|KOKOKIDS OF PARIS|
|East Coast Premiere|
|Cast: ||Chaya KAMA, Lou-Ann ZOZIME|
|Crew: ||Screenwriters: Alexia Colette|
LOU-ANN, a shy 6 year old, meets the smart and witty CHAYA, 8, at a park in Paris. They quickly bond over their shared love of afro-electro dance and explore Paris in a dreamy adventure. However as their young friendship blossoms, it is put to the test as they face the harsh and unseen reality surrounding their lives and that of more and more kids in Paris. A look at the darker sides of the City of Light
Alexia Colette just finished her second-year residency at SFFILM. She is a former reporter and documentary director for French national TV for social and economic topics, she is currently developing her first, feature-length narrative.
"KOKOKIDS OF PARIS" was her first indie narrative short and shot over several days in Paris with non-actors, minimal dialogue in an impressionistic style. The postproduction was completed in October 2019 and the short has already been selected by 3 US-based film festivals.
She directed in January 2020 her second narrative short, HOLY TWITCHY (working title) a “Midnight category” narrative short playing with absurdity and weirdness and inspired by her 4 years living in the “Tech city”.
Previously, Alexia’s hour-long investigative film “In 24 hours flat: the secret side of package delivery”, received 1.1 million prime time viewers during its first airing on France 5 in 2013.
Using hidden cameras, an Amazon warehouse was investigated, exposing its poor working conditions and draconian management. Scenes captured included, an employee fainting on camera from overwork and terrible work conditions.
Her 2015 short documentary about French nomadic Gypsies “Pas de quartier!” -- toying with the double meaning in French: no neighborhood and no pity! -- received an award from France’s public TV group France Télévisions for their national contest in innovative screenwriting “Filme ton quartier” (“Film your neighborhood”).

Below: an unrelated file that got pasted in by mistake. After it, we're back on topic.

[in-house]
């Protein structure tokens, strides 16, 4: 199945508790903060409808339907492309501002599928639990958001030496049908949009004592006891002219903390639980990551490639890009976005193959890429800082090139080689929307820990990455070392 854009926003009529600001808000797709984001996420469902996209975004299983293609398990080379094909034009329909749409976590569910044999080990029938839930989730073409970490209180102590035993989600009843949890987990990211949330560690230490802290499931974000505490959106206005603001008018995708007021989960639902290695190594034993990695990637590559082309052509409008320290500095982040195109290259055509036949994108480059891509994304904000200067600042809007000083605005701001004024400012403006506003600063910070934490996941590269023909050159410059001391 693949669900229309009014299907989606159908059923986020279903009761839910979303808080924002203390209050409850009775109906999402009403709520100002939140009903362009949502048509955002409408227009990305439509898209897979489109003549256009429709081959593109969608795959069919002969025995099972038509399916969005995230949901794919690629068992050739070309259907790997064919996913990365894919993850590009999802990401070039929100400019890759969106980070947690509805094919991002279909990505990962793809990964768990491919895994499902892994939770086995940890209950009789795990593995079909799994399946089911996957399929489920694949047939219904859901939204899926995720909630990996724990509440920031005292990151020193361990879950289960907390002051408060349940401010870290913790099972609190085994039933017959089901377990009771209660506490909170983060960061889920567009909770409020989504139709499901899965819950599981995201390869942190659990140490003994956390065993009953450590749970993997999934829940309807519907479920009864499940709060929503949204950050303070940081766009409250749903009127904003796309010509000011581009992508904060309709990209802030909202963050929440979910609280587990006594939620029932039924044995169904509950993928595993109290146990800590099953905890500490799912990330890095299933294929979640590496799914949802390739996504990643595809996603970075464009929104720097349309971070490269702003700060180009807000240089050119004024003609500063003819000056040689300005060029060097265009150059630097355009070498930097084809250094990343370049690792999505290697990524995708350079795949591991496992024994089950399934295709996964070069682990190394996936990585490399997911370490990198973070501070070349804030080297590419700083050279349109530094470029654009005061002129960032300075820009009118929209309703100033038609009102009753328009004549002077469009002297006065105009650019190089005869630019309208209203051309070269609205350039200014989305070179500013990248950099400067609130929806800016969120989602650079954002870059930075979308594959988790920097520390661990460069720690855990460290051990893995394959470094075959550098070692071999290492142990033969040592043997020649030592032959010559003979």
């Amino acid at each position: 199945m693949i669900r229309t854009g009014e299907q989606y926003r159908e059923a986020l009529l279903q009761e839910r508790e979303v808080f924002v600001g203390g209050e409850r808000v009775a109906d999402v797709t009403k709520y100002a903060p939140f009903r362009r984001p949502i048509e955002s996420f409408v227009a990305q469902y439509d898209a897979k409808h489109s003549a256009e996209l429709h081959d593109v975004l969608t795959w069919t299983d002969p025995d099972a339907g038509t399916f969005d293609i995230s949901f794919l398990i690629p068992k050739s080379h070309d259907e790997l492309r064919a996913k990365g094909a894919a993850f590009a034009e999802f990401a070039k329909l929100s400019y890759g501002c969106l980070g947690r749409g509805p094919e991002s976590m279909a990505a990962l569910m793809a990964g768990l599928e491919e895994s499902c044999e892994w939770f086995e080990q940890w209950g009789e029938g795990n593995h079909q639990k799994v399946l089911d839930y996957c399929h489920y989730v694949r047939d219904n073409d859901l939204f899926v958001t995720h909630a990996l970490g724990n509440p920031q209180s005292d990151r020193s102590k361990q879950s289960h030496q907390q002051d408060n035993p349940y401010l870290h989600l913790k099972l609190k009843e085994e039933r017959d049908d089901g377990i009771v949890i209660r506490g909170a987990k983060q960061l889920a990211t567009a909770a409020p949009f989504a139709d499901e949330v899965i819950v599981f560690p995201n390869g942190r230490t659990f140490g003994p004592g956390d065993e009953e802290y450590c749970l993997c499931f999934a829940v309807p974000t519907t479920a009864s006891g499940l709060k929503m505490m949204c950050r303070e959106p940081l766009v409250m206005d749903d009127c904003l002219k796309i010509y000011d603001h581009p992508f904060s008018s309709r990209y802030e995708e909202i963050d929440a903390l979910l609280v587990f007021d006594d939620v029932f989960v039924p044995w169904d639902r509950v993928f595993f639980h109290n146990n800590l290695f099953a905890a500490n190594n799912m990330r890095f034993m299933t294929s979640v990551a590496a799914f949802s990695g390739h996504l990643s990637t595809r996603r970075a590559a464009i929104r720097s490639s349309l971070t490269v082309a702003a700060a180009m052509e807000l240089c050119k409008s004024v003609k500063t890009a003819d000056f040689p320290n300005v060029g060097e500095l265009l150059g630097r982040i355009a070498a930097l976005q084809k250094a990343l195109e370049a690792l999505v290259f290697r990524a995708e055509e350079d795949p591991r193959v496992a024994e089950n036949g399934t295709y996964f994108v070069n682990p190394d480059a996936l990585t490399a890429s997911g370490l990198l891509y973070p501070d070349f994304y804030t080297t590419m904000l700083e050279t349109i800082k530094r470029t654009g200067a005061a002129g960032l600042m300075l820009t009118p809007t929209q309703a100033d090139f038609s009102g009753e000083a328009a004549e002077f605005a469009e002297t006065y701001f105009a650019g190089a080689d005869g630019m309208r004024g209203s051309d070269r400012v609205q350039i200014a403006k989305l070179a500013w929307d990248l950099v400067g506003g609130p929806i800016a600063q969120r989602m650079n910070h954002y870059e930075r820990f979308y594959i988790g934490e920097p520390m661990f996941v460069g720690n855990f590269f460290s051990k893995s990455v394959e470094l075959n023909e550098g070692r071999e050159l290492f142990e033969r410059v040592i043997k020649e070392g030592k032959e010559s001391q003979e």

Migrant kids living in tents in Paris have sadly become more and more ignored, like transparent. They make headlines in the news as updated figure or legal status. Starting from this harsh reality, I wanted to enter into their lives through poetry and imagination in order to share with them humanity and joy. What's a kokokid? It refers to the word Kokoko in lingala which means "Knock Knock". In my mind, with the great alliteration of the k-, a kokokid is a kid who grabs our attention or who *SHOULD* grab our attention, i.e. homeless kids and migrant kids. But far from clichés, a kokokid is witty and can be off-the-wall, and if possible to use this English idiom, a kid who "knock them dead"! Thanks to the help of her witty and wise native American guide Chaya, the shy Lou-Ann transfigures herself by becoming a woodpecker -- associated to friendship and happiness in many Native American tribes. Both are the *kokokids KNOCKING* to our mind to re-think about our society and humanity behind the "migrant issue" now universal in many countries. My other narrative projects — short and feature — also include the themes of childhood and dancing that I love to explore. Most importantly, they are questioning the 'normopathy' of our (insane) society i.e. when norms become dogmas imposed on all human beings — dogmas that mechanically lead to compartmentalization and also rejection of the difference — either it's the dogmas of a financial, fascist, racist or other totalitarianism of reason that proclaims to hold the absolute truth for all human beings. I'd describe then 'a normopath' as someone who categorizes either people living at the margins of the society or who underestimates other people just because they are different, never questioning herself/himself or the society itself. The discriminated people can be for example nomadic Gypsies, schizophrenic dumpster divers, migrants, people of color... After an awardwinning short "No neighborhood!", a feature doc about nomadic Gypsies in France and an episodic doc (7 episodes, 8 minutes each) about a schizophrenic dumpster diver (Link of a short presentation HERE), I wanted to portray the burgeoning friendship in Paris between a child migrant and a Romanian young Gypsy, two 'categories' of people the most currently discriminated in France. I also wanted to visually associate the Eiffel tower to Africa and to replace the current way of connecting people (smartphone) by DANCING on transe style. The non-professional kid actresses initially cast were Katarina, a 7-year-old Romanian Gypsy girl and Chaya, a French 8-year-old girl whose mother comes from Congo. Through their characters, the story was about experiencing the absurd reaction of adults ignoring Gypsy and migrant kids or even judging them as pariah. The first day of shooting, I learned that Katarina's mother just got sick and that Katarina wouldn't be able to participate to the project. My friend's niece Lou-Ann was on the set as an extra but she was very shy. I improvised a story about a witty Chaya and a shy Lou-Ann and that's the reason why I decided to have minimal dialogue in an impressionistic style. I'm very proud of them both and I had so much fun working with them!